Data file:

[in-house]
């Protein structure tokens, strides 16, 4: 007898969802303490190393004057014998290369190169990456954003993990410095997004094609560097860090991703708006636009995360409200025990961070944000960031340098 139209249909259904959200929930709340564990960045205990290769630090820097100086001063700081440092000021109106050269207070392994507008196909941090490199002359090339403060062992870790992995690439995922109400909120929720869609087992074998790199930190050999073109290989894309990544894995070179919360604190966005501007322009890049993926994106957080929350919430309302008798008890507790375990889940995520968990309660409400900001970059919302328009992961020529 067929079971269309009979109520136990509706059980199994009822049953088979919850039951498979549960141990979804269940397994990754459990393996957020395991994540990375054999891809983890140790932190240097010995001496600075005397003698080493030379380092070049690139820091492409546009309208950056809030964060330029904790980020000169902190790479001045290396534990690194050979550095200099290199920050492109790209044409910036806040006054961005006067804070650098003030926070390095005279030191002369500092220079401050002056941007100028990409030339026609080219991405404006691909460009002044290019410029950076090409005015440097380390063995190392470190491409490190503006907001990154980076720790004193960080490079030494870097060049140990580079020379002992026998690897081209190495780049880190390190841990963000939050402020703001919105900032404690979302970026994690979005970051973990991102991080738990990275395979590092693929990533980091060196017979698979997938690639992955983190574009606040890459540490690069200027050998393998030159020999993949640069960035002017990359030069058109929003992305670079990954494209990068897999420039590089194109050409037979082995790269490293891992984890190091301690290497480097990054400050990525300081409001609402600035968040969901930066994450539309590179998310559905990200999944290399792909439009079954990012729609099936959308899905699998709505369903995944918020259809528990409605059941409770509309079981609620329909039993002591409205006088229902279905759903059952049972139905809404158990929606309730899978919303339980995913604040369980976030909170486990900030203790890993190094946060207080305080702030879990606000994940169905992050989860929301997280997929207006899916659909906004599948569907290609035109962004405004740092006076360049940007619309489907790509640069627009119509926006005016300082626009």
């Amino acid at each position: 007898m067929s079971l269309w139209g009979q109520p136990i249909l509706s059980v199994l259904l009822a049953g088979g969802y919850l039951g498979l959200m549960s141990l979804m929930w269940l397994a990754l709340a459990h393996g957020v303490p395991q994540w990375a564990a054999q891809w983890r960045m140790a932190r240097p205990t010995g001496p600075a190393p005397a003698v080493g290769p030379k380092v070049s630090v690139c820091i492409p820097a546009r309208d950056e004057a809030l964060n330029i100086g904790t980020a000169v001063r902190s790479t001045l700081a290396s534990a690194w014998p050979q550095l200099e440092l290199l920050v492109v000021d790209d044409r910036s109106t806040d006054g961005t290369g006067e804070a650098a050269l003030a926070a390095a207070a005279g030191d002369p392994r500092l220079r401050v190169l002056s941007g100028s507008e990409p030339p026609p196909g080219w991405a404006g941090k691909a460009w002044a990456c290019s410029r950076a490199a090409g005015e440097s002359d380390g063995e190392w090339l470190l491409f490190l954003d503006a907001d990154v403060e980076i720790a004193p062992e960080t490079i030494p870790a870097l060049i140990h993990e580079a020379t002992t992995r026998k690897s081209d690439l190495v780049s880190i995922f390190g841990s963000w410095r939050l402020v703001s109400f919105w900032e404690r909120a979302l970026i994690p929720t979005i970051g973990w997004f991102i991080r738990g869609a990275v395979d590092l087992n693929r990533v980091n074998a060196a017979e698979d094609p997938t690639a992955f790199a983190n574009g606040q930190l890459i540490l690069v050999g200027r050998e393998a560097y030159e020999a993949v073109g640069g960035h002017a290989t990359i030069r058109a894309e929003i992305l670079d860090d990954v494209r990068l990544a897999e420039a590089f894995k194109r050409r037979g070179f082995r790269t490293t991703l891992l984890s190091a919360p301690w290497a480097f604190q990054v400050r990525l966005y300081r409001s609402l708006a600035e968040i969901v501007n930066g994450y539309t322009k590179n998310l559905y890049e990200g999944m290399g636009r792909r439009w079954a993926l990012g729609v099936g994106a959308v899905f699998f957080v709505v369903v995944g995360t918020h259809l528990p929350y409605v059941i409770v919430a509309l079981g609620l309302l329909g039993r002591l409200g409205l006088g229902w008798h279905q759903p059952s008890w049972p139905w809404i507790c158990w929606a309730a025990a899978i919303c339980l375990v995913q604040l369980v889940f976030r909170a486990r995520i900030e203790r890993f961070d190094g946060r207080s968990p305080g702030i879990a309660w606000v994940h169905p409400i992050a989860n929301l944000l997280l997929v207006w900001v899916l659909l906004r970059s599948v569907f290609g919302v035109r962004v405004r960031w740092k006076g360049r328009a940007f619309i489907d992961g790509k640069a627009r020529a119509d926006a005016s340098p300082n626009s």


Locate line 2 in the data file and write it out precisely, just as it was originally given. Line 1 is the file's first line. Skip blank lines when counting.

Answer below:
């Protein structure tokens, strides 16, 4: 007898969802303490190393004057014998290369190169990456954003993990410095997004094609560097860090991703708006636009995360409200025990961070944000960031340098 139209249909259904959200929930709340564990960045205990290769630090820097100086001063700081440092000021109106050269207070392994507008196909941090490199002359090339403060062992870790992995690439995922109400909120929720869609087992074998790199930190050999073109290989894309990544894995070179919360604190966005501007322009890049993926994106957080929350919430309302008798008890507790375990889940995520968990309660409400900001970059919302328009992961020529 067929079971269309009979109520136990509706059980199994009822049953088979919850039951498979549960141990979804269940397994990754459990393996957020395991994540990375054999891809983890140790932190240097010995001496600075005397003698080493030379380092070049690139820091492409546009309208950056809030964060330029904790980020000169902190790479001045290396534990690194050979550095200099290199920050492109790209044409910036806040006054961005006067804070650098003030926070390095005279030191002369500092220079401050002056941007100028990409030339026609080219991405404006691909460009002044290019410029950076090409005015440097380390063995190392470190491409490190503006907001990154980076720790004193960080490079030494870097060049140990580079020379002992026998690897081209190495780049880190390190841990963000939050402020703001919105900032404690979302970026994690979005970051973990991102991080738990990275395979590092693929990533980091060196017979698979997938690639992955983190574009606040890459540490690069200027050998393998030159020999993949640069960035002017990359030069058109929003992305670079990954494209990068897999420039590089194109050409037979082995790269490293891992984890190091301690290497480097990054400050990525300081409001609402600035968040969901930066994450539309590179998310559905990200999944290399792909439009079954990012729609099936959308899905699998709505369903995944918020259809528990409605059941409770509309079981609620329909039993002591409205006088229902279905759903059952049972139905809404158990929606309730899978919303339980995913604040369980976030909170486990900030203790890993190094946060207080305080702030879990606000994940169905992050989860929301997280997929207006899916659909906004599948569907290609035109962004405004740092006076360049940007619309489907790509640069627009119509926006005016300082626009």